Naylor, R.L., Hardy, R.W., Bureau, D.P., Chiu, A., Elliott, M., Farrell, A.P., Forster, A.P., Gatlin, I., Goldburg, D.M., Hua, R.J. and Nichols, P.D., 2009. Feeding aquaculture in an era of finite resources. Proc. natl. Acad. Sci., 106: 15103-15110. https://doi.org/10.1073/pnas.0905235106

Nouala, F.S., Akinbamijo, O.O., Adewumi, A., Hoffman S., Muetzel, S. and Becker, K., 2006. The influence of Moringa olifera leaves as substitute to conventional concentrate on the in vitro gas production and digestibility of groundnut hay. Livest. Res. Rural Develop., 18: 121. http://www.lrrd.org/lrrd18/9/noua18121.htm

NRC, 1993. Nutrient requirements of fish 114. National Research Council, National Academy Press, Washington DC.

Ochang, S.N., Peter, B.M., Ugbor, O.N. and Egor, A., 2015. Effect of diets with Moringa leaf meal on growth, carcass composition and haematology of Clarias gariepinus. Int. J. Fish. Aqua. Stud., 3: 397-401.

Olsen, R.L. and Hasan, M.R., 2012. A limited supply of fishmeal: Impact on future increases in global aquaculture production. Trends Fd. Sci. Tech., 27: 120-128. https://doi.org/10.1016/j.tifs.2012.01.008

Rana, K.J., Siriwardena, S. and Hasan, M.R., 2009. Impact of rising feed ingredient prices on aquafeeds and aquaculture production. In: FAO fisheries and aquaculture technical paper, Vol. 541. FAO, Rome.

Richter, N., Siddhuraju, P. and Becker, K., 2003. Evaluation of nutritional quality of moringa (Moringa oleifera Lam.) leaves as an alternative protein source for Nile tilapia (Oreochromis niloticus L.). Aquaculture, 217: 599-611. https://doi.org/10.1016/S0044-8486(02)00497-0

Rowland, S.J. and Ingram, B.A., 1991. Diseases of Australian native fishes. In: Fisheries bulletin 4 (ed. M. Stevens). NSW Fisheries, Sydney, Australia.

Siddhuraju, P. and Becker, K., 2003. Antioxidant properties of various solvent extracts of total phenolic constituents from three different agro-climatic origins of drumstick tree (Moringa oleifera Lam.). J. Agric. Fd. Chem., 15: 2144-2155. https://doi.org/10.1021/jf020444+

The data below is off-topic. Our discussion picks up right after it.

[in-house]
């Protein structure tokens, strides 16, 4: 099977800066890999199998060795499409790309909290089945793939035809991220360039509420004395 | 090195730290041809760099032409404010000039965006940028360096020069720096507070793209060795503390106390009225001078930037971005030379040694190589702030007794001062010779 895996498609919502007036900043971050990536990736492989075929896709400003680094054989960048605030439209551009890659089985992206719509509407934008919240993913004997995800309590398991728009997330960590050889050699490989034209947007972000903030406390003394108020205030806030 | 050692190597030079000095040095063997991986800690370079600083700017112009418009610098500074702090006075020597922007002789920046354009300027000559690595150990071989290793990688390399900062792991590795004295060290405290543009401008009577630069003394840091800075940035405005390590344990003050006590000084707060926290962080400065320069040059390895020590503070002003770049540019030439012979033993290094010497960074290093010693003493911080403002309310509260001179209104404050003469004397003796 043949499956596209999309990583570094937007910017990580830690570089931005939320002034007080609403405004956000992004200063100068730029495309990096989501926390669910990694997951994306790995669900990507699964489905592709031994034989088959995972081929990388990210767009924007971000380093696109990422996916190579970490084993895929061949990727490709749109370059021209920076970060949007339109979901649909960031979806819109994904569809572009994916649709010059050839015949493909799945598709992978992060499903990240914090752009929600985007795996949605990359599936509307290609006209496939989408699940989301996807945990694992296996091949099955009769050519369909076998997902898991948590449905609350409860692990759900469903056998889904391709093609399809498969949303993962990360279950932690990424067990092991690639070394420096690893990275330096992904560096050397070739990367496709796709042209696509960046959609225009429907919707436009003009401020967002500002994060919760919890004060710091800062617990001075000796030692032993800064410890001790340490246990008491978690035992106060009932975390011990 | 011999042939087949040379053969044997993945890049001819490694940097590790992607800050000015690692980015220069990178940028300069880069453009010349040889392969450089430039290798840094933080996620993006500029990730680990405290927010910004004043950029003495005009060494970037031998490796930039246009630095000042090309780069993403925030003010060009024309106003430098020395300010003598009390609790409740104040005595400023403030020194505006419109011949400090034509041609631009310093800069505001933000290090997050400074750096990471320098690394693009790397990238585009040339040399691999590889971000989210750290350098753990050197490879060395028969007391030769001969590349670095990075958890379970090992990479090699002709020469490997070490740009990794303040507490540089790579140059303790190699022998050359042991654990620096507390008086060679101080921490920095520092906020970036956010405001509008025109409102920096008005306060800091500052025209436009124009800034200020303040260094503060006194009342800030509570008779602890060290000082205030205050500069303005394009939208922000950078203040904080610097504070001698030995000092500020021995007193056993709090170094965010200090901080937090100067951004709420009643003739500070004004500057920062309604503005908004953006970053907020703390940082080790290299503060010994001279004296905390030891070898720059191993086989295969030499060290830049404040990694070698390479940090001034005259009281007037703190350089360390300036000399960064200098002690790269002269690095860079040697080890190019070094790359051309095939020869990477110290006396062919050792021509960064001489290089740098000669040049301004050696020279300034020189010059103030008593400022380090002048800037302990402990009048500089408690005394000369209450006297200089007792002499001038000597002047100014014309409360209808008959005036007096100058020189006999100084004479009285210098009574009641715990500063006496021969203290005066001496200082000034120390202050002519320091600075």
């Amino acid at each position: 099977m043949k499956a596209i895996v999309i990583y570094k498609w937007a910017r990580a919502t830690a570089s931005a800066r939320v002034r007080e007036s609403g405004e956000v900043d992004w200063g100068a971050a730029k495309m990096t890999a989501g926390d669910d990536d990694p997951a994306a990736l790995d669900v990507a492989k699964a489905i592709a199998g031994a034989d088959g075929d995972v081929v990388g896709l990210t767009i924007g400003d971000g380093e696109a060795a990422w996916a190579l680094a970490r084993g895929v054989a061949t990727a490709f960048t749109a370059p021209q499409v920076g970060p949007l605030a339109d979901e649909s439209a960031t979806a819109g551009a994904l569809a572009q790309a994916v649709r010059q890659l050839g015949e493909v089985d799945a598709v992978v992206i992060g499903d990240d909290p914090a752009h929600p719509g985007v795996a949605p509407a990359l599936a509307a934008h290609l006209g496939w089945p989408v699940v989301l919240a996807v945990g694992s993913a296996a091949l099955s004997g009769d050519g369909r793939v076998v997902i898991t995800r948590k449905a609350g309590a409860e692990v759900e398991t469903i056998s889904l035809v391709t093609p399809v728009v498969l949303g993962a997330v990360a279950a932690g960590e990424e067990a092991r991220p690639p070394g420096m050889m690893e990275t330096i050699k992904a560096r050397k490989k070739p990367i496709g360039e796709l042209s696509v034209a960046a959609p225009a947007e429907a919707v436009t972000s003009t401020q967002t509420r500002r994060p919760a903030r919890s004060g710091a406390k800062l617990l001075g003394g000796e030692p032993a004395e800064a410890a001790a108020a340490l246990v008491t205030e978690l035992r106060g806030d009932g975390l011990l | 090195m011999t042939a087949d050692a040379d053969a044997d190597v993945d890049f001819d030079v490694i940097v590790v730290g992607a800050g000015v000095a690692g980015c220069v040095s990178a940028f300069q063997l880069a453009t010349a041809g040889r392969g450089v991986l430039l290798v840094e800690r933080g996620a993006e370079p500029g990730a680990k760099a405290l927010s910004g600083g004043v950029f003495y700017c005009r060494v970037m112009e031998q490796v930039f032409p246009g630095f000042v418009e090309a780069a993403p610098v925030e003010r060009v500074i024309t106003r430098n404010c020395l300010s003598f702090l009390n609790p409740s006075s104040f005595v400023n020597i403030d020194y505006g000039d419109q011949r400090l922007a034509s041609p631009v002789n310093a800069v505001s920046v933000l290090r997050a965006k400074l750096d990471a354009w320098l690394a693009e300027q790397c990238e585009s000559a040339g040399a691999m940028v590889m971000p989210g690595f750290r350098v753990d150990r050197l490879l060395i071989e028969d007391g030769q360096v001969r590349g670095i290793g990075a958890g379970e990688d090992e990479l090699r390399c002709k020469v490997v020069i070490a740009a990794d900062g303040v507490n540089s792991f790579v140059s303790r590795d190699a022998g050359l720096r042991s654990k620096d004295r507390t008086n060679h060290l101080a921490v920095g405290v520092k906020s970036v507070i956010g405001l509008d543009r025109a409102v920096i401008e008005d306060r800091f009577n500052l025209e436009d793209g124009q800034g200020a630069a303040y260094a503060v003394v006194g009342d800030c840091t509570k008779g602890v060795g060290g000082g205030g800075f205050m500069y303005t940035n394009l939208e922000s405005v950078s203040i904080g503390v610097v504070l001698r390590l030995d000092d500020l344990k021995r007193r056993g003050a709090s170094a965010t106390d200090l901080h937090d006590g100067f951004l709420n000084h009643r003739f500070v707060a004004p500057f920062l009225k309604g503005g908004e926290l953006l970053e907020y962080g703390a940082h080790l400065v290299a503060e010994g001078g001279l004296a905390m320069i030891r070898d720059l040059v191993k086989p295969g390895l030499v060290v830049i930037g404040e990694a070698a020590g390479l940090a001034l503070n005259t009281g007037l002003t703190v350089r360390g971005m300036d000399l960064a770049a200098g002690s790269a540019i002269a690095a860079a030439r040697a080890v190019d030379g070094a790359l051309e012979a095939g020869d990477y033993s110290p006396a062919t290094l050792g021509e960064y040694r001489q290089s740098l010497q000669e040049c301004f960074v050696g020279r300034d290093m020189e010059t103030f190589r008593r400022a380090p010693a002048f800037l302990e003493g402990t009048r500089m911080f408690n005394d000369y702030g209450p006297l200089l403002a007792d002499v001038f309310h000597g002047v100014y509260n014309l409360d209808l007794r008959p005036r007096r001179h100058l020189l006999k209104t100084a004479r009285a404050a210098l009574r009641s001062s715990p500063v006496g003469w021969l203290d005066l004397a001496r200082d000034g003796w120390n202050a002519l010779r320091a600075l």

Snedecor, G.W. and Cochran, W.G., 1991. Statistical methods, 8th Ed. Iowa State University Press, USA, pp. 503.

Soliva, C.R., Kreuzer, M., Foidl, N., Foidl, G., Machmuller, A. and Hess, H.D., 2005. Feeding value of whole and extracted Moringa oleifera leaves for ruminants and their effects on ruminal fermentation in vitro. Anim. Feed Sci. Tech., 118: 47-62. https://doi.org/10.1016/j.anifeedsci.2004.10.005

Steel, R.G.D., Torrie, J.H. and Dickey, D.A., 1996. Principles and procedures of statistics, 3rd Ed. McGraw Hill International Book Co. Inc., New York, USA, pp. 336-352.

Tacon, A. and Metian, M., 2013. Fish matters: Importance of aquatic foods in human nutrition and global food supply. Rev. Fish. Sci., 21: 22-38. https://doi.org/10.1080/10641262.2012.753405

Tacon, A.G.J., Hasan, M.R. and Subasinghe, R.P., 2006. Use of fishery resources as feed inputs to aquaculture development: Trends and policy implications. In: FAO fisheries circular, Vol. 1018. FAO, Rome.

Tagwireyi, T., Mupangwa, J.F., Jepsen, J. and Mwera, P., 2014. The effect of feeding heat treated Moringa oleifera (Lam) leaf meal on the growth performance of Oreochromis niloticus (Lam) fry. UNISWA J. Agric., 17: 14-20. http://www.appropriatetech.net/files/3rd_ICAT_Proceedings_Part_5.pdf

To share on other social networks, click on P-share. What are these?

Pakistan Journal of Zoology

December

Vol. 50, Iss. 6, Pages 1999-2398

Featuring

Click here for more

Subscribe Today

Receive free updates on new articles, opportunities and benefits


Subscribe Unsubscribe